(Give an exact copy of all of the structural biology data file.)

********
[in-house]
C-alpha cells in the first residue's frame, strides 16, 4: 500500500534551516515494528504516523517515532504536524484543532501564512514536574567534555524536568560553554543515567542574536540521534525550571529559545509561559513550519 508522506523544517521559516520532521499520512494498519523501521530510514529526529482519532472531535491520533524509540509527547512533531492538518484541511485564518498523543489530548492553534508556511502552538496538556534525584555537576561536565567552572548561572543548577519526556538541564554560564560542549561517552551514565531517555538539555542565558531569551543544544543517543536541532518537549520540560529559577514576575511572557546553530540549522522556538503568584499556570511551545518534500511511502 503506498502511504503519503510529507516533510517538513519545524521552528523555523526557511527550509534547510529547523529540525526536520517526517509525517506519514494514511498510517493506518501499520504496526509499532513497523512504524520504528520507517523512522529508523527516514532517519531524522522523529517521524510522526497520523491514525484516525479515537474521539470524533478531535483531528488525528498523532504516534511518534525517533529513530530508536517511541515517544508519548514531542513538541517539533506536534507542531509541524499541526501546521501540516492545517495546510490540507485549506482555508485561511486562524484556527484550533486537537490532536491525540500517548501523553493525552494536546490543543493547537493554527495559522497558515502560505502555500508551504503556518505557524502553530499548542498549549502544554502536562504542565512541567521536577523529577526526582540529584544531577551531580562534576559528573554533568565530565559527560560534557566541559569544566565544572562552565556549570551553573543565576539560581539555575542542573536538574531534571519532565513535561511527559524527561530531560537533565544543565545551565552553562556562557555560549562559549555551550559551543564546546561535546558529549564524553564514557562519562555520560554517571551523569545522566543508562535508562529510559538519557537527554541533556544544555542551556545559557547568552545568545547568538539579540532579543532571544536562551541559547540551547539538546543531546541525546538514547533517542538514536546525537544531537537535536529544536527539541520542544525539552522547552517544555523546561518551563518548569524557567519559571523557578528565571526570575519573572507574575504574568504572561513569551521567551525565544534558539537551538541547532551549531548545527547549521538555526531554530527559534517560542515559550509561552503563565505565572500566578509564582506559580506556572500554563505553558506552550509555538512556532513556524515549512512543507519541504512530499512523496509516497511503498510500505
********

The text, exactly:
[in-house]
C-alpha cells in the first residue's frame, strides 16, 4: 500500500534551516515494528504516523517515532504536524484543532501564512514536574567534555524536568560553554543515567542574536540521534525550571529559545509561559513550519 508522506523544517521559516520532521499520512494498519523501521530510514529526529482519532472531535491520533524509540509527547512533531492538518484541511485564518498523543489530548492553534508556511502552538496538556534525584555537576561536565567552572548561572543548577519526556538541564554560564560542549561517552551514565531517555538539555542565558531569551543544544543517543536541532518537549520540560529559577514576575511572557546553530540549522522556538503568584499556570511551545518534500511511502 503506498502511504503519503510529507516533510517538513519545524521552528523555523526557511527550509534547510529547523529540525526536520517526517509525517506519514494514511498510517493506518501499520504496526509499532513497523512504524520504528520507517523512522529508523527516514532517519531524522522523529517521524510522526497520523491514525484516525479515537474521539470524533478531535483531528488525528498523532504516534511518534525517533529513530530508536517511541515517544508519548514531542513538541517539533506536534507542531509541524499541526501546521501540516492545517495546510490540507485549506482555508485561511486562524484556527484550533486537537490532536491525540500517548501523553493525552494536546490543543493547537493554527495559522497558515502560505502555500508551504503556518505557524502553530499548542498549549502544554502536562504542565512541567521536577523529577526526582540529584544531577551531580562534576559528573554533568565530565559527560560534557566541559569544566565544572562552565556549570551553573543565576539560581539555575542542573536538574531534571519532565513535561511527559524527561530531560537533565544543565545551565552553562556562557555560549562559549555551550559551543564546546561535546558529549564524553564514557562519562555520560554517571551523569545522566543508562535508562529510559538519557537527554541533556544544555542551556545559557547568552545568545547568538539579540532579543532571544536562551541559547540551547539538546543531546541525546538514547533517542538514536546525537544531537537535536529544536527539541520542544525539552522547552517544555523546561518551563518548569524557567519559571523557578528565571526570575519573572507574575504574568504572561513569551521567551525565544534558539537551538541547532551549531548545527547549521538555526531554530527559534517560542515559550509561552503563565505565572500566578509564582506559580506556572500554563505553558506552550509555538512556532513556524515549512512543507519541504512530499512523496509516497511503498510500505